Taniguchi v. Kan Pacific Saipan, Ltd.Annotate this Case
566 U.S. ___ (2012)
NOTE: Where it is feasible, a syllabus (headnote) will be released, as is being done in connection with this case, at the time the opinion is issued. The syllabus constitutes no part of the opinion of the Court but has been prepared by the Reporter of Decisions for the convenience of the reader. See United States v. Detroit Timber & Lumber Co., 200 U. S. 321 .
SUPREME COURT OF THE UNITED STATES
TANIGUCHI v. KAN PACIFIC SAIPAN, LTD., dba MARIANAS RESORT AND SPA
certiorari to the united states court of appeals for the ninth circuit
No. 10–1472. Argued February 21, 2012—Decided May 21, 2012
Title 28 U. S. C. §1920, as amended by the Court Interpreters Act, includes “compensation of interpreters” among the costs that may be awarded to prevailing parties in federal-court lawsuits. §1920(6). In this case, the District Court awarded costs to respondent as the prevailing party in a civil action instituted by petitioner. The award included the cost of translating from Japanese to English certain documents that respondent used in preparing its defense. The Ninth Circuit affirmed, concluding that §1920(6) covers the cost of translating documents as well as the cost of translating live speech.
Held: Because the ordinary meaning of “interpreter” is someone who translates orally from one language to another, the category “compensation of interpreters” in §1920(6) does not include the cost of document translation. Pp. 3−15.
(a) Section 1920 reflects the substance of an 1853 Act that specified for the first time what costs are allowable in federal court. That provision defines the term “costs” as used in Federal Rule of Civil Procedure 54(d), which gives courts the discretion to award costs to prevailing parties. Crawford Fitting Co. v. J. T. Gibbons, Inc., 482 U. S. 437 . As originally configured, §1920 contained five categories of taxable costs, but in 1978, Congress enacted the Court Interpreters Act, which added a sixth category that includes “compensation of interpreters.” §1920(6). Pp. 3−5.
(b) Because the term “interpreter” is not defined in the Court Interpreters Act or in any other relevant statutory provision, it must be given its ordinary meaning. Asgrow Seed Co. v. Winterboer, 513 U. S. 179 . When Congress passed that Act in 1978, many dictionaries defined “interpreter” as one who translates spoken, as opposed to written, language. Pre-1978 legal dictionaries also generally defined “interpreter” and “interpret” in terms of oral translation. Respondent relies almost exclusively on a version of Webster’s Third New International Dictionary that defined “interpreter” as “one that translates; esp: a person who translates orally for parties conversing in different tongues.” Although the sense divider esp (for especially) indicates that the most common meaning of the term is one “who translates orally,” that meaning is subsumed within the more general definition “one that translates.” That a definition is broad enough to encompass one sense of a word does not establish, however, that the word is ordinarily understood in that sense. See Mallard v. United States Dist. Court for Southern Dist. of Iowa, 490 U. S. 296 . Although all relevant dictionaries defined “interpreter” at the time of the statute’s enactment as including persons who translate orally, only a handful defined the word broadly enough to encompass translators of written materials. Notably, the Oxford English Dictionary, one of the most authoritative, recognized that “interpreter” can mean one who translates writings, but it expressly designated that meaning as obsolete. Any definition of a word that is absent from many dictionaries and is deemed obsolete in others is hardly a common or ordinary meaning. Given this survey of relevant dictionaries, the ordinary meaning of “interpreter” does not include those who translate writings. Nothing in the Court Interpreters Act or in §1920 hints that Congress intended to go beyond this ordinary meaning. If anything, the statutory context suggests that “interpreter” includes only those who translate orally. See 28 U. S. C. §1827. Moreover, Congress’ use of technical terminology reflects the distinction in relevant professional literature between interpreters, who are used for oral conversations, and translators, who are used for written communications. Pp. 5−11.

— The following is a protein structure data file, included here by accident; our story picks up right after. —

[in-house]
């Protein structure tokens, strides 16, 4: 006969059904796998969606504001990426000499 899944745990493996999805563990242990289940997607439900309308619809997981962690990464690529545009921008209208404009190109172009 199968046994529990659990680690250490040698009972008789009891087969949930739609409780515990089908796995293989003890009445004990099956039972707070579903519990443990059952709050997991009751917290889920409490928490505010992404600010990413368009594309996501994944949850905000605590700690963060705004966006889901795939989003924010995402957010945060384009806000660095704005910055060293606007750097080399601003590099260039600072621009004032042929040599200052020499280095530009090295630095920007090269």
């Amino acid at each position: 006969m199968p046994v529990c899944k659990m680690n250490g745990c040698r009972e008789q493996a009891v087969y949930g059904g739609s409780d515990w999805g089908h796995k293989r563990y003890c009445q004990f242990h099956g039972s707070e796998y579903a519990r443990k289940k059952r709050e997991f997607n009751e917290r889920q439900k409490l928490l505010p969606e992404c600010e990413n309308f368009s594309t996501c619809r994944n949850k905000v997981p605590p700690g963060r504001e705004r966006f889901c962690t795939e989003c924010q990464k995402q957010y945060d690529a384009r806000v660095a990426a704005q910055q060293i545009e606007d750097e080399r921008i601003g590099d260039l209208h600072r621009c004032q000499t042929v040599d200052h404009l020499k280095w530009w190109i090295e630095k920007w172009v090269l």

(c) No other tool of construction compels a departure from the ordinary meaning of “interpreter.” This Court has never held that Rule 54(d) creates a presumption in favor of the broadest possible reading of the costs enumerated in §1920. To the contrary, the Court has made clear that the “discretion granted by Rule 54(d) is not a power to evade” the specific categories of costs set forth by Congress, Crawford Fitting, supra, at 442, but “is solely a power to decline to tax, as costs, the items enumerated in §1920,” ibid. This Court’s conclusion is in keeping with the narrow bounds of taxable costs, which are limited by statute and modest in scope. Respondent’s extratextual arguments―that documentary evidence is no less important than testimonial evidence and that some translation tasks are not entirely oral or entirely written―are more properly directed at Congress. In any event, neither argument is so compelling that Congress must have intended to dispense with the ordinary meaning of “interpreter” in §1920(6). Pp. 12−15.
633 F. 3d 1218, vacated and remanded.
Alito, J., delivered the opinion of the Court, in which Roberts, C. J., and Scalia, Kennedy, Thomas, and Kagan, JJ., joined. Ginsburg, J., filed a dissenting opinion, in which Breyer and Sotomayor, JJ., joined.